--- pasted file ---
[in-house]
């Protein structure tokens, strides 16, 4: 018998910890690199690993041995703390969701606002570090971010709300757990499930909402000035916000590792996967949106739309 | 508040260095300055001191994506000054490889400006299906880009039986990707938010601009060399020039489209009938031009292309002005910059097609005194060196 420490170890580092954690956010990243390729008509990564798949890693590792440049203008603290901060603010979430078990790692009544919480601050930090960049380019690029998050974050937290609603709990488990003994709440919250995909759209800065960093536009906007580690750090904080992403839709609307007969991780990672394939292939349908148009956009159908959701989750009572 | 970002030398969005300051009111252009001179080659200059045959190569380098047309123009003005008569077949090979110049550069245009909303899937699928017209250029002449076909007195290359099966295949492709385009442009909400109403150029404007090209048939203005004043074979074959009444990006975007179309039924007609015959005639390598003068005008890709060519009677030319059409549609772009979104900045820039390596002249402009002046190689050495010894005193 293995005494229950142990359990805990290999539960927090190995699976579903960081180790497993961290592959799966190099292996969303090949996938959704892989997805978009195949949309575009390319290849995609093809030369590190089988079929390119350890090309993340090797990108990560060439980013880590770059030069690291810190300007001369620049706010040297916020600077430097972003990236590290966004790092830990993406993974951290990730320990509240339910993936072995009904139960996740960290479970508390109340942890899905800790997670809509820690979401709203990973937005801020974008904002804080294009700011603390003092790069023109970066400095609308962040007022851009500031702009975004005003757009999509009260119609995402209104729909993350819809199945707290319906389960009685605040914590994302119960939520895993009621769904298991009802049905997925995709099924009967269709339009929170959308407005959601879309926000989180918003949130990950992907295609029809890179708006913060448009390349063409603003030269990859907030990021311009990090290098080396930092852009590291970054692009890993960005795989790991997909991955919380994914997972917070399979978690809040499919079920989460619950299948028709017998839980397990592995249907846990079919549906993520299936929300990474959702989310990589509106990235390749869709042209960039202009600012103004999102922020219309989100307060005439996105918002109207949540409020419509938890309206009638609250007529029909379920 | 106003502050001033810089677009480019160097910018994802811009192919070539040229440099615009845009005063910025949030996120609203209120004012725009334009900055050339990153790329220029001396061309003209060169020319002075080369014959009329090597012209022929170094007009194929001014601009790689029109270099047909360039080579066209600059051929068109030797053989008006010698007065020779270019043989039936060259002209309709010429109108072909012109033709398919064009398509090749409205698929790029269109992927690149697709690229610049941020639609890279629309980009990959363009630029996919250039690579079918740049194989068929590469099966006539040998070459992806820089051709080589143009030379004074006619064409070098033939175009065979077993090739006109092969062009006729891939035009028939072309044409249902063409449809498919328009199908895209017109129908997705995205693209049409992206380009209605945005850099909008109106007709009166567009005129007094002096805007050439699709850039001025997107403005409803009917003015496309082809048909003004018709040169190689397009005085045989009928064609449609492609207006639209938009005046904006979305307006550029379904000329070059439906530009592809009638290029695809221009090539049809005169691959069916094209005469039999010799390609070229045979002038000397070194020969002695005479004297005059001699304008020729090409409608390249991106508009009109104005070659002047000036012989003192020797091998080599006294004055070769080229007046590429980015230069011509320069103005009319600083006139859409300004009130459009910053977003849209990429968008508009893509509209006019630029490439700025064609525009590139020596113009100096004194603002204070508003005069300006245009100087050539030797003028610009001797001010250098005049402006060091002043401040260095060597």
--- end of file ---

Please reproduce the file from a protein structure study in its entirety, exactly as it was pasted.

[in-house]
């Protein structure tokens, strides 16, 4: 018998910890690199690993041995703390969701606002570090971010709300757990499930909402000035916000590792996967949106739309 | 508040260095300055001191994506000054490889400006299906880009039986990707938010601009060399020039489209009938031009292309002005910059097609005194060196 420490170890580092954690956010990243390729008509990564798949890693590792440049203008603290901060603010979430078990790692009544919480601050930090960049380019690029998050974050937290609603709990488990003994709440919250995909759209800065960093536009906007580690750090904080992403839709609307007969991780990672394939292939349908148009956009159908959701989750009572 | 970002030398969005300051009111252009001179080659200059045959190569380098047309123009003005008569077949090979110049550069245009909303899937699928017209250029002449076909007195290359099966295949492709385009442009909400109403150029404007090209048939203005004043074979074959009444990006975007179309039924007609015959005639390598003068005008890709060519009677030319059409549609772009979104900045820039390596002249402009002046190689050495010894005193 293995005494229950142990359990805990290999539960927090190995699976579903960081180790497993961290592959799966190099292996969303090949996938959704892989997805978009195949949309575009390319290849995609093809030369590190089988079929390119350890090309993340090797990108990560060439980013880590770059030069690291810190300007001369620049706010040297916020600077430097972003990236590290966004790092830990993406993974951290990730320990509240339910993936072995009904139960996740960290479970508390109340942890899905800790997670809509820690979401709203990973937005801020974008904002804080294009700011603390003092790069023109970066400095609308962040007022851009500031702009975004005003757009999509009260119609995402209104729909993350819809199945707290319906389960009685605040914590994302119960939520895993009621769904298991009802049905997925995709099924009967269709339009929170959308407005959601879309926000989180918003949130990950992907295609029809890179708006913060448009390349063409603003030269990859907030990021311009990090290098080396930092852009590291970054692009890993960005795989790991997909991955919380994914997972917070399979978690809040499919079920989460619950299948028709017998839980397990592995249907846990079919549906993520299936929300990474959702989310990589509106990235390749869709042209960039202009600012103004999102922020219309989100307060005439996105918002109207949540409020419509938890309206009638609250007529029909379920 | 106003502050001033810089677009480019160097910018994802811009192919070539040229440099615009845009005063910025949030996120609203209120004012725009334009900055050339990153790329220029001396061309003209060169020319002075080369014959009329090597012209022929170094007009194929001014601009790689029109270099047909360039080579066209600059051929068109030797053989008006010698007065020779270019043989039936060259002209309709010429109108072909012109033709398919064009398509090749409205698929790029269109992927690149697709690229610049941020639609890279629309980009990959363009630029996919250039690579079918740049194989068929590469099966006539040998070459992806820089051709080589143009030379004074006619064409070098033939175009065979077993090739006109092969062009006729891939035009028939072309044409249902063409449809498919328009199908895209017109129908997705995205693209049409992206380009209605945005850099909008109106007709009166567009005129007094002096805007050439699709850039001025997107403005409803009917003015496309082809048909003004018709040169190689397009005085045989009928064609449609492609207006639209938009005046904006979305307006550029379904000329070059439906530009592809009638290029695809221009090539049809005169691959069916094209005469039999010799390609070229045979002038000397070194020969002695005479004297005059001699304008020729090409409608390249991106508009009109104005070659002047000036012989003192020797091998080599006294004055070769080229007046590429980015230069011509320069103005009319600083006139859409300004009130459009910053977003849209990429968008508009893509509209006019630029490439700025064609525009590139020596113009100096004194603002204070508003005069300006245009100087050539030797003028610009001797001010250098005049402006060091002043401040260095060597």